I am still basking in the message of peace and hope delivered by Pope Francis during his visit to the U.S. last week.
I was touched by his warmth and compassion as he made his way from the halls of Congress, where he reminded legislators to care for others; to the U.N. General Assembly, where told world leaders to think of the poor; to Philadelphia, where he warned that injustice can tear down a society. And I was especially proud that two Eagle Scouts from New York — 19-year-old Stephen Reilly from Troop 23 in Queens and 18-year-old Rennie Santana from Troop 390 in Brooklyn — were among those who gave Pope Francis a warm send-off as he left New York for the City of Brotherly Love.
Even beyond the involvement of these two Eagle Scouts, the pope’s trip was particularly relevant for the Boy Scouts of America. On each leg of his journey, he spoke about values that we also teach through Scouting: protecting the earth, showing concern for fellow human beings and pursuing dreams that help improve the lives of others. And Scouting’s “duty to God” pledge and the “A Scout is Reverent” component of the Scout Law — both of which define our movement — are important expressions of religious freedom, a principle that Pope Francis praised during his trip.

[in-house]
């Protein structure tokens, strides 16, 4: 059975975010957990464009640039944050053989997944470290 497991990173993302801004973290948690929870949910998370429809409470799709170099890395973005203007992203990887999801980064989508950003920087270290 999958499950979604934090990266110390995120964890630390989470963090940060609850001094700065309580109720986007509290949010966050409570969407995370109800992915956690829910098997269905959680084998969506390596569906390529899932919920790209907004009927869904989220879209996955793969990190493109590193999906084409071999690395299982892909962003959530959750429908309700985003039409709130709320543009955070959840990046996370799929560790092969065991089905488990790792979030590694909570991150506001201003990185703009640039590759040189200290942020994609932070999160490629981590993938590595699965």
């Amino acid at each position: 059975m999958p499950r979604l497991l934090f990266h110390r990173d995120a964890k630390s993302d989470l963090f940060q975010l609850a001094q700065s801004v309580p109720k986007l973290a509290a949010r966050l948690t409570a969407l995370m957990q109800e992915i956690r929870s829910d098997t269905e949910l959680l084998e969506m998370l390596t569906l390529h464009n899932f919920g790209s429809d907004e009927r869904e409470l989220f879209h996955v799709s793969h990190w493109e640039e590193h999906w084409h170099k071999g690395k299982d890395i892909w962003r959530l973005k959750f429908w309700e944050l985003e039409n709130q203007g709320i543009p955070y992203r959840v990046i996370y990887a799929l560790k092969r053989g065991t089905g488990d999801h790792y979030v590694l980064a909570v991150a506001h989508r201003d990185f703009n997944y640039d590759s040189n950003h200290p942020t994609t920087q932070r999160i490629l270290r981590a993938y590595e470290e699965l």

It was fascinating to see how people from so many walks of life came together during the pope’s visit. I like to think that Scouting similarly invites young people with different beliefs and cultures to come together and do good in the world. But our similarities don’t end there. As we learned last week from the guest blog by Bray Barnes, world chairman of International Catholic Conference of Scouting, the pope himself recognizes and believes in the importance of Scouting’s role in today’s society and the values we instill in young people.
I think we can all find comfort and encouragement in the pope’s love for America’s young people, as evidenced during his visit to the U.S. And I think we can all feel a great deal of pride knowing that he has confidence in Scouting’s ability to help provide a better world for those we serve.
Allow me to borrow the hashtag Pope Francis added after tweeting his gratitude to Americans when he returned to Rome: